Interview with Sue Threader and Kate Castle of Rochester Bridge

From Left: Pictured are Kate Castle (Senior Engineer) & Sue Threader (Bridge Clerk) at Rochester Bridge Trust.

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Love builds bridges where there are none, and bridges are built with the love and care that only bridge engineers can give them. Yet for a bridge to last forever, tender loving care is needed by the same engineers to ensure they are maintained not only by their function as a crossing but also by its outer appearance. In order to ensure they are properly maintained and to understand how bridges work, education and only education is the key. 

When looking at the Rochester Bridge, we look at a unique structure that features not only one crossing, but as many as four: Two roadway structures, one walkway for maintenance and one two-track railroad structure. Each one coming from different generations- a lattice iron bridge dating back to the Victorian era, a three-span steel arch bridge built in 1910s and the youngest bridge is over 50 years old and made of concrete and steel. But there are more things about the bridge that goes way beyond the structures that exist. We have the ornamental warden houses on each end of the arch bridge, the architecture mimicking the Roman times and each corner having a statue of the lion; the lion is the bridge’s mascot. There’s the bridge chapel which had many lives apart from being a church. It is now a meeting place for the bridge trust. And one mustn’t forget the Esplanade with its ornate walkway to allow for tourists to be in awe of the structure and get as many photos as possible.

The bridge has maintained its composure as a structure that not only functions, but also looks attractive to visitors but in part because of the regular maintenance it has received. It has also been a poster boy for learning about bridges and how they are built and maintained. After all, the first bridge at this site dates back to the Roman Empire, built using stone. The bridge has been rebuilt at least four times before the Victorian era when the present-day railroad bridge was built. And the rest was history.

To ensure that the public can appreciate the beauty of the bridge and understand how bridges are built and cared for, the bridge underwent an 18-month extensive rehabilitation project that included everything that needed to be fixed, cleaned and in some cases, renewed so that the bridge looks like new. In addition, further ways of educating the public about this bridge including the use of technology has brought the public closer to the topic of bridges, how they are built and more importantly, how they are maintained with tender loving care. This project has reaped awards as the bridge has received accolades from several institutions nationally and internationally.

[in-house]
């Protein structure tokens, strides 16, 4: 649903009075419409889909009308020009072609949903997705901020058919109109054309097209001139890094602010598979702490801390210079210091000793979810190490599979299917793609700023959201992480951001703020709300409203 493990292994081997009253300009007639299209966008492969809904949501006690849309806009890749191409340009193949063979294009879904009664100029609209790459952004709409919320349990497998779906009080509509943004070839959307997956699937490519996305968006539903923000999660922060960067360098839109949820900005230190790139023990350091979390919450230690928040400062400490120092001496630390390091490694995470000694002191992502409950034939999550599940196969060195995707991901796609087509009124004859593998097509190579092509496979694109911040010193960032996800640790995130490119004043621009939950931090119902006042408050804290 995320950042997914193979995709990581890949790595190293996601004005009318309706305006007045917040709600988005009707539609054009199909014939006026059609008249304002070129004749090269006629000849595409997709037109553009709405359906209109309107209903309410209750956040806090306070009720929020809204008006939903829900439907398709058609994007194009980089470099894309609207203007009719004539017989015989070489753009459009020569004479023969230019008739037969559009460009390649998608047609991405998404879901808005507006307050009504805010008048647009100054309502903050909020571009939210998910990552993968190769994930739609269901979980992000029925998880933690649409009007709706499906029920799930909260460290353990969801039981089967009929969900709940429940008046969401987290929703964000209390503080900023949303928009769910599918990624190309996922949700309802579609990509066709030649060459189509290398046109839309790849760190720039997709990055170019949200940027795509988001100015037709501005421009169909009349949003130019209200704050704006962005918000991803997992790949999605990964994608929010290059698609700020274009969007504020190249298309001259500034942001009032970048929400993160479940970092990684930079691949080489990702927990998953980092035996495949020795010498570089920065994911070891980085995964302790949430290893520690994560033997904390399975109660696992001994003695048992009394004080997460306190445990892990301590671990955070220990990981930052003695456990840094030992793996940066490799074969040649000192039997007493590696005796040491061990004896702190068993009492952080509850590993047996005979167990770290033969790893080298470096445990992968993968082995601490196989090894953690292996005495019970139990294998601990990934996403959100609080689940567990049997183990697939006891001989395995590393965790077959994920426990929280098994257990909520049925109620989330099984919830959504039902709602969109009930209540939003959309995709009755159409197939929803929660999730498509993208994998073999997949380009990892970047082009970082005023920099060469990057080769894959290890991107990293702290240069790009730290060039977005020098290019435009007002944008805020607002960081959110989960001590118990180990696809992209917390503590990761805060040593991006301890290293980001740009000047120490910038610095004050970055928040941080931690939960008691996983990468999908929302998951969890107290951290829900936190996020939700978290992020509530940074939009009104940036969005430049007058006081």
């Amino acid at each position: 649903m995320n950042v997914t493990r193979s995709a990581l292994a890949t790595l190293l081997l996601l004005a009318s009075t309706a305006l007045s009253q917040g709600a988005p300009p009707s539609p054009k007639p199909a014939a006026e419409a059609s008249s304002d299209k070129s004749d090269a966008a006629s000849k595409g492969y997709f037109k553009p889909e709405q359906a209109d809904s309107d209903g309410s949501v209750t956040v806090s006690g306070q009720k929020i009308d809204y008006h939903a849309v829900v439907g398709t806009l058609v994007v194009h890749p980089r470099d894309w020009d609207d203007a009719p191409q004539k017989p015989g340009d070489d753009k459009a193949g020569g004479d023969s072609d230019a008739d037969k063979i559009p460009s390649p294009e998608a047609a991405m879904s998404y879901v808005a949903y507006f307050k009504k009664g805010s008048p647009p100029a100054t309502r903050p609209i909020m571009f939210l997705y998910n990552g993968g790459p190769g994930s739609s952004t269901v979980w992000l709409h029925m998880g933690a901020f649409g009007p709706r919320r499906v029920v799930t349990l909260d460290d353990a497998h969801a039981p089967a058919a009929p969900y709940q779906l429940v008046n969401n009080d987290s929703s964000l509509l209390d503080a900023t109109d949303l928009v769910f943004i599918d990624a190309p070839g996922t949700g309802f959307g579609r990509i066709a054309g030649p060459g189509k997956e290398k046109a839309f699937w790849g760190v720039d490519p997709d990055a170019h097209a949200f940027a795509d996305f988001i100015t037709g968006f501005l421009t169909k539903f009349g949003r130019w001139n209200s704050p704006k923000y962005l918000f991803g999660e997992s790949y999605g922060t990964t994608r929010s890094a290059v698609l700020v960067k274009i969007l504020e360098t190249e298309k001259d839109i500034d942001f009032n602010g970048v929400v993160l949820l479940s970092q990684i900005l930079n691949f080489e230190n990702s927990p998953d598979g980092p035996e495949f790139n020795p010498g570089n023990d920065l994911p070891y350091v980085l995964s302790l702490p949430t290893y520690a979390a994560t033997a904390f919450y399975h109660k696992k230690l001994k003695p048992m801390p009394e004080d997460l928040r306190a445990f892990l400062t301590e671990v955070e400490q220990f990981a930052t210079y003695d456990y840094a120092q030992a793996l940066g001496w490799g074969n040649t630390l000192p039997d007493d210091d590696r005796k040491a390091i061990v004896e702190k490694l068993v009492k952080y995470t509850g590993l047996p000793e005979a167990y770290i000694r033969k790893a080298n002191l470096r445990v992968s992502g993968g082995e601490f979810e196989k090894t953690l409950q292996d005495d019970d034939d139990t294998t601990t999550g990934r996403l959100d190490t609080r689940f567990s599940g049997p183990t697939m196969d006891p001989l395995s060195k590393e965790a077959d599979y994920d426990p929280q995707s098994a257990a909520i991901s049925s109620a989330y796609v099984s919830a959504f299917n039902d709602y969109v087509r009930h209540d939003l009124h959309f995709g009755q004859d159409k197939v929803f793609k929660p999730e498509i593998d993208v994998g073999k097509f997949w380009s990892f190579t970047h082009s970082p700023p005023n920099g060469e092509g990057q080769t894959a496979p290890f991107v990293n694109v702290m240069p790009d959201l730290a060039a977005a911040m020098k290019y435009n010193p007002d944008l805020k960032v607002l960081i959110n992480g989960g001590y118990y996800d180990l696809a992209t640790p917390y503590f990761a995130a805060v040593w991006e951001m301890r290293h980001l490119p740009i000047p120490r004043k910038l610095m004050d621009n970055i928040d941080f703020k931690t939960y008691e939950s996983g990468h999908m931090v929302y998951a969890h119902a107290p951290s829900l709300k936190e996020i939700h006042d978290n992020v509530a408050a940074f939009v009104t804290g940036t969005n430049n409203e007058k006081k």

And that includes the 2021 Bridgehunter Awards, where the Rochester Bridge won in the category Best Example of a Restored Historic Bridge and Kate Castle won in the category Lifetime Achievement. We decided to interview both her and Sue Threader, about the entire project to get an inside look at the bridge, the Rochester Bridge Trust, the bridges’ restoration project and how the bridge has become one of Rochester England’s prized attractions. So without further ado, here are some things we know about the bridge from their aspects:

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1. (Both) How would you summarize the Rochester Bridge in terms of its description and history?

The first Rochester Bridge was constructed by the Romans, around the time of their invasion in 43AD. The Roman bridge crossed the River Medway on the line of Watling Street, the main Roman road running from London to Richborough and Dover on the Kent coast. 

After centuries of maintenance and repair, the Roman bridge was washed away by flood waters and ice in 1381.

Ten years later we have the medieval stone bridge, which was constructed some hundred yards upriver of the Roman ruins. Then in the 1850s the Victorians replaced that bridge and Sir William Cubitt built his new bridge on the route of the original Roman crossing.

Today we have three bridges. The Old Bridge (1914) a reconstruction of the Victorian bridge; the New Bridge (1970) and the often-overlooked Service Bridge.